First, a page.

As the province awaits its next vaccine shipment, the province continues to see declining rates of COVID-19.
On Monday, Alberta reported 474 new cases of COVID-19 in the last 24 hours. There are 739 people in hospital with the disease, 120 of whom are in intensive care.
The province also reported 11 more deaths, bringing the total number of deaths to 1,447.
"Over the last month we've seen active cases, hospitalizations, ICU admissions and our transmission rate decline," Dr Deena Hinshaw, Alberta's chief medical officer of health, said at a news conference. "This is a testament to the hard work and sacrifices of so many."
But Hinshaw emphasized that case numbers in Alberta are still very high. Three months ago, on Oct. 18, the active case count was just over 3,000, while on Monday it was 11,923.
"Critically, on Oct. 18, there were 120 people in hospital with COVID-19," she said. "Today we have more than six times that total.
"All of this means we are making progress but we are not out of the woods yet.
"So as we ease the restrictions on three provincewide measures today, please continue to take every precaution you can, and make good choices — choices that will help reduce the spread of COVID-19, choices that will help save lives and our health-care system, and choices that will help lead us in a direction where we may be able to safely relax more measures in the weeks ahead."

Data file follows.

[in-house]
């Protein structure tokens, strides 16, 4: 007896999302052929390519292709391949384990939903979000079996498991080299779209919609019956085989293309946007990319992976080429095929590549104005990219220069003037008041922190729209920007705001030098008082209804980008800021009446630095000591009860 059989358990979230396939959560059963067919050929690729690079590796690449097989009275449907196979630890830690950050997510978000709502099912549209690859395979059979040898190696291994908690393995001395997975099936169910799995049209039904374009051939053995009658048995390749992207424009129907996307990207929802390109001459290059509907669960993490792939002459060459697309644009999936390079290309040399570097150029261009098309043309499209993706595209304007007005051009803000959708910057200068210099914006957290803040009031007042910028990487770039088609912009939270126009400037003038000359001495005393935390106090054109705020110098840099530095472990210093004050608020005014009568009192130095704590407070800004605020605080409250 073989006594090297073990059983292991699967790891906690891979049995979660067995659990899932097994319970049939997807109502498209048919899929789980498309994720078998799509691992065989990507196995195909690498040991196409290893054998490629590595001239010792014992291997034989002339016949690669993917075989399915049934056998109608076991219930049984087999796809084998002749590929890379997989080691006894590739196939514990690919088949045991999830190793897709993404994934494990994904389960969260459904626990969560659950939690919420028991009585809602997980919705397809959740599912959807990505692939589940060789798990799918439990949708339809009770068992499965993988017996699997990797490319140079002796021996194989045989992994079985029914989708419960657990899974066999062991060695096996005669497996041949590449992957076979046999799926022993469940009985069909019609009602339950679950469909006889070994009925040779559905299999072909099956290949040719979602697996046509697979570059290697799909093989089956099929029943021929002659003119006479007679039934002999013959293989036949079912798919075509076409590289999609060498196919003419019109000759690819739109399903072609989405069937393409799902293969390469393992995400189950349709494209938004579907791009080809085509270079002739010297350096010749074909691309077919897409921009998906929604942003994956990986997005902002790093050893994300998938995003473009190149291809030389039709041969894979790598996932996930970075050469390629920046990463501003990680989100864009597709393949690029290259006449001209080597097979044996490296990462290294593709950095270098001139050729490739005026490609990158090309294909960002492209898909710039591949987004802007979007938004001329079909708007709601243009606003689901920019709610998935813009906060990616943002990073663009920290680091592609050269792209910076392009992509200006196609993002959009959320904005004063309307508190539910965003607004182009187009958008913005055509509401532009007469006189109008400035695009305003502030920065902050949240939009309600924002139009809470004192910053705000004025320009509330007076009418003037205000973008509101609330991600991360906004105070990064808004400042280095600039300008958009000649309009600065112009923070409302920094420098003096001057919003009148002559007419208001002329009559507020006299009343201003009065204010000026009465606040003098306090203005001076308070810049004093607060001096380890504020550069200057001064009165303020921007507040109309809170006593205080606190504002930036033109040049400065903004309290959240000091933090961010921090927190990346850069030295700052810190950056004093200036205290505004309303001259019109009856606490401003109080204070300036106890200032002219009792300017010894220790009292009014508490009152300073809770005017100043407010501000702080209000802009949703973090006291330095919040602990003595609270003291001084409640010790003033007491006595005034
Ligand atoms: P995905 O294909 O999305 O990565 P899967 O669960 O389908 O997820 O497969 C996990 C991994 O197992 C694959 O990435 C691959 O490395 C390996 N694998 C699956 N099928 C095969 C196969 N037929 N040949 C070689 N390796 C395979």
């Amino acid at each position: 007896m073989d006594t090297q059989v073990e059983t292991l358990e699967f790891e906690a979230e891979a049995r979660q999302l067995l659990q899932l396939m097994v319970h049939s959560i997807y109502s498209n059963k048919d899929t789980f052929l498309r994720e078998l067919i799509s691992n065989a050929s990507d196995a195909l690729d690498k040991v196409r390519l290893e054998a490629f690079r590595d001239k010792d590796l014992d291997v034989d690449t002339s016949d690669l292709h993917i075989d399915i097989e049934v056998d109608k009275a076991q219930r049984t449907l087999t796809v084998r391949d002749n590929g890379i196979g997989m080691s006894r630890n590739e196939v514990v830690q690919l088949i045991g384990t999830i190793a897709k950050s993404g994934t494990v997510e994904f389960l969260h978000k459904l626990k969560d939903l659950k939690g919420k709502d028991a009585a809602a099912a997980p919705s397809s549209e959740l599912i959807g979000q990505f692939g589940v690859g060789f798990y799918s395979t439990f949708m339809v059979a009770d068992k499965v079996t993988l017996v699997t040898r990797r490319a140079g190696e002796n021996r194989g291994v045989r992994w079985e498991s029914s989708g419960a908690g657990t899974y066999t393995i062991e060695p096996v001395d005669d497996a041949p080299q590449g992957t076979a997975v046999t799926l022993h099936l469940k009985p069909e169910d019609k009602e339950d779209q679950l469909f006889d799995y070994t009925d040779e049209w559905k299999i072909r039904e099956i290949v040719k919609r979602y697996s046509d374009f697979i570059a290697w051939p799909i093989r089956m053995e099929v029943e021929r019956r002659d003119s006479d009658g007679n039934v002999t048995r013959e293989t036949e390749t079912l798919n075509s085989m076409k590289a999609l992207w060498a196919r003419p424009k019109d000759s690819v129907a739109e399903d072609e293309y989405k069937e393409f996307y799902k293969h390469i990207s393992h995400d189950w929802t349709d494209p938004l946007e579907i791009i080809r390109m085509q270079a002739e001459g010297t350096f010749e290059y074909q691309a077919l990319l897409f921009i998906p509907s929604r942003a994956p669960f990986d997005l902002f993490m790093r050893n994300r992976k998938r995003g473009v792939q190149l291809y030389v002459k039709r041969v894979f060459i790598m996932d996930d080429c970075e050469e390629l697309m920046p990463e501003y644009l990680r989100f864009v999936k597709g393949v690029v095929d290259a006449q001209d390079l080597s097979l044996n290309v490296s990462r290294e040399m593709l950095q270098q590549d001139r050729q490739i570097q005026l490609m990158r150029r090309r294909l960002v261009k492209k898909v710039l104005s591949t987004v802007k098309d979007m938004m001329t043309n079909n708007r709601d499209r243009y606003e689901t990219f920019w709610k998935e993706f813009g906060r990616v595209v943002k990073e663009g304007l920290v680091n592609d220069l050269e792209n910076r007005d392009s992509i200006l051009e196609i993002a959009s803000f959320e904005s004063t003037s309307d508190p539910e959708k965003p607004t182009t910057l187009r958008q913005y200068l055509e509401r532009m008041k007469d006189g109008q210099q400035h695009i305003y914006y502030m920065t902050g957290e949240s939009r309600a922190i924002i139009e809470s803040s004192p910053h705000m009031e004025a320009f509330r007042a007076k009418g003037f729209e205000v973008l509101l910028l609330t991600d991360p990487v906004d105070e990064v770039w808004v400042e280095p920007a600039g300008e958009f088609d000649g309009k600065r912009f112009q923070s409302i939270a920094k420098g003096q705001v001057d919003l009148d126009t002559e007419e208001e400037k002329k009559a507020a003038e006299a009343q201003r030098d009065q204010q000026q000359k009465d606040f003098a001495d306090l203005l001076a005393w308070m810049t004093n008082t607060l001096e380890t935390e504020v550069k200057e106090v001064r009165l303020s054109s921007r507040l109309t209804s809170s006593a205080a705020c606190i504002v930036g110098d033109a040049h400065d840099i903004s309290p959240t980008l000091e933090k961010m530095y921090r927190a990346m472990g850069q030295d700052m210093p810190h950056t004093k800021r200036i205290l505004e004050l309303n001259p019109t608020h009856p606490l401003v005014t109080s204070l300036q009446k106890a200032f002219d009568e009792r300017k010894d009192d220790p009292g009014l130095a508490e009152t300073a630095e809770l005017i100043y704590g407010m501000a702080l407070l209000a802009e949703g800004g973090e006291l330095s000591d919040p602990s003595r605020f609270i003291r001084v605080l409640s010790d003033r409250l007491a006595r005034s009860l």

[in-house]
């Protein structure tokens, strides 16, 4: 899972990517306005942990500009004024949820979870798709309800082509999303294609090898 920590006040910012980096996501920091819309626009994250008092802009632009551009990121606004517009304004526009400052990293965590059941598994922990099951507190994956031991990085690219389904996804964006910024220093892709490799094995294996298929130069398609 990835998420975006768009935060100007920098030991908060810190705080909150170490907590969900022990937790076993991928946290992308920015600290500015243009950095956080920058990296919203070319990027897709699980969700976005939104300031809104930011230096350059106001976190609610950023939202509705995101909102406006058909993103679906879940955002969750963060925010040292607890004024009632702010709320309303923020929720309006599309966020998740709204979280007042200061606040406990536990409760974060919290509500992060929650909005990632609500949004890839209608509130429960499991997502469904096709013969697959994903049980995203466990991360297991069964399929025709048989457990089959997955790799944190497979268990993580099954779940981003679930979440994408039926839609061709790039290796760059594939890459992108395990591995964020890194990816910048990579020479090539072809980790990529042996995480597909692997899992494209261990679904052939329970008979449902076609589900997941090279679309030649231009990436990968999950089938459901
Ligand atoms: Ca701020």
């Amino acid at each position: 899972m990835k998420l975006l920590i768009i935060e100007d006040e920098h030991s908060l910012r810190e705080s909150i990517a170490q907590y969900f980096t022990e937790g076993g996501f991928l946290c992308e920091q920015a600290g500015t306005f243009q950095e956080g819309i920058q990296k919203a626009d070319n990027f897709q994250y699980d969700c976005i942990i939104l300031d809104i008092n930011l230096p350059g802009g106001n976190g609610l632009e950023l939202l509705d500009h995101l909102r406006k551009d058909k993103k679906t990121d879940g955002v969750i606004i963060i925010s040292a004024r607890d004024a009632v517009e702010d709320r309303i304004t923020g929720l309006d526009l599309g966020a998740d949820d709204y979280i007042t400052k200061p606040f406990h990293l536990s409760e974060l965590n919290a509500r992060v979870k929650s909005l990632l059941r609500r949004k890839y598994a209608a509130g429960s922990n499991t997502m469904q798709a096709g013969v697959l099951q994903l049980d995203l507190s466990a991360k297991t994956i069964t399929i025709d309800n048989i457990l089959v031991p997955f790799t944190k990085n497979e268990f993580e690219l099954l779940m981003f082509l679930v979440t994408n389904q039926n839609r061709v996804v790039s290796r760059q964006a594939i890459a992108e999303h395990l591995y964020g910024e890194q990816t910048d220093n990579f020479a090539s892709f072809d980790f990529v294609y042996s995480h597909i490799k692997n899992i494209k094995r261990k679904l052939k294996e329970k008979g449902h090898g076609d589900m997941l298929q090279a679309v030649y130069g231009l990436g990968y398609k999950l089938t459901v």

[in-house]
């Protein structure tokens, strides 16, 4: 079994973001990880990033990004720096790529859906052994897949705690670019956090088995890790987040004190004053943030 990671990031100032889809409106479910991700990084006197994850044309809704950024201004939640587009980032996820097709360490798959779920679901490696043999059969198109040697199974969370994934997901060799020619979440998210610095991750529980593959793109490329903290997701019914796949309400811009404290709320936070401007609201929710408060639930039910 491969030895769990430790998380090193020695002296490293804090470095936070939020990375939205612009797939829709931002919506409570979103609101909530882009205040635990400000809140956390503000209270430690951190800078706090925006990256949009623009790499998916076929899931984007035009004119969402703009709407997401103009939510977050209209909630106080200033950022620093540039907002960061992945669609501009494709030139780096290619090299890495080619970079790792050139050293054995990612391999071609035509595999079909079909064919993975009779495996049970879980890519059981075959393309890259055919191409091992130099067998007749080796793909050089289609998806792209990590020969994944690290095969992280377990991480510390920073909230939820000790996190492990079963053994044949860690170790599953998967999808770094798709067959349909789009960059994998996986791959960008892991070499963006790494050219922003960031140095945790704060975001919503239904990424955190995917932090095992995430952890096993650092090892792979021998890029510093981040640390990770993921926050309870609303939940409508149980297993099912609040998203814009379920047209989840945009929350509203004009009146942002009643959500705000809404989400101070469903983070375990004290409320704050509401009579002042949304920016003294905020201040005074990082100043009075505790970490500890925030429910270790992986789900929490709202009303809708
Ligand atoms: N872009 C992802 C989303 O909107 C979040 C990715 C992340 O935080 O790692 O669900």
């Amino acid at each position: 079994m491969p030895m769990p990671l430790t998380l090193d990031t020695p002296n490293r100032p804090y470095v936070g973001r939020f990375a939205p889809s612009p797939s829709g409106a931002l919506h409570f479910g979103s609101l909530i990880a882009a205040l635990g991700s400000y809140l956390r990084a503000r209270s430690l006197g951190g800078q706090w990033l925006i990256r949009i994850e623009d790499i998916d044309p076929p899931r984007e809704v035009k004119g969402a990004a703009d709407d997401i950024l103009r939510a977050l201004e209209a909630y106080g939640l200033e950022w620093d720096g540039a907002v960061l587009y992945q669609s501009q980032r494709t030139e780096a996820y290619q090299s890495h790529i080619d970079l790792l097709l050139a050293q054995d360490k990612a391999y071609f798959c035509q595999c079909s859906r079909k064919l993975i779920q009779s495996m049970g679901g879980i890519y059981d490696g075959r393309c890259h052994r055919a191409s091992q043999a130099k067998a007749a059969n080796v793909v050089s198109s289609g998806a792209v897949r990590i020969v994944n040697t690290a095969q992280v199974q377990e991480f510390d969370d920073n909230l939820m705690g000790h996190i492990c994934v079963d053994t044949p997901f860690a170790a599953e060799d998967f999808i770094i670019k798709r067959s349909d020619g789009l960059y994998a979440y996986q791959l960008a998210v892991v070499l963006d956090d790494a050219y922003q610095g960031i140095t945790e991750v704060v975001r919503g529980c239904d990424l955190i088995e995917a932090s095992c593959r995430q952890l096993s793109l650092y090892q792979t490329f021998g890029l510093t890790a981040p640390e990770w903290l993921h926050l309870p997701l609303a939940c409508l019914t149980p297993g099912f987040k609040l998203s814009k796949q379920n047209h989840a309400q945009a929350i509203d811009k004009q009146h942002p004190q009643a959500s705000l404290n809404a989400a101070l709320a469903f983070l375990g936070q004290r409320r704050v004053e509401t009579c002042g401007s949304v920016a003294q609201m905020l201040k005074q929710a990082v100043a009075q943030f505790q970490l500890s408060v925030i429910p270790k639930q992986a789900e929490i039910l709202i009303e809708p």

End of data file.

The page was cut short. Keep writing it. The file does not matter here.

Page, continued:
WATCH | Dr. Hinshaw describes province's approach to easing restrictions
Alberta began easing some public health restrictions Monday, allowing hair salons, barbershops, esthetics, manicure and pedicure businesses, reflexology, piercing and tattoo shops, and other personal and wellness services to reopen by appointment only.
But not everything is going as hoped in the fight against COVID-19.
In a Monday morning news conference, Alberta Premier Jason Kenney announced the province's ability to issue vaccines will have outstripped supply by early Tuesday at the latest.
The next shipment of the vaccine isn't expected until later in the week, Kenney said.
When the vaccine does arrive, it will be used for second doses that have already been booked, Hinshaw said.
"What I can tell you is that at the moment it does seem like we have enough vaccine in hand, as well as what's been committed, even with the reduction in the Pfizer supplies, to be able to offer that second dose to all who've booked it."
As of Monday, 89,814 doses of vaccine have been administered in the province.
Both Kenney and Hinshaw said that first-dose vaccinations have wrapped up at all 357 long-term care and designated supported living facilities in the province.
The Pfizer vaccine supply has been temporarily slowed because the pharmaceutical giant is cutting production to upgrade its manufacturing capacity at its facility in Belgium.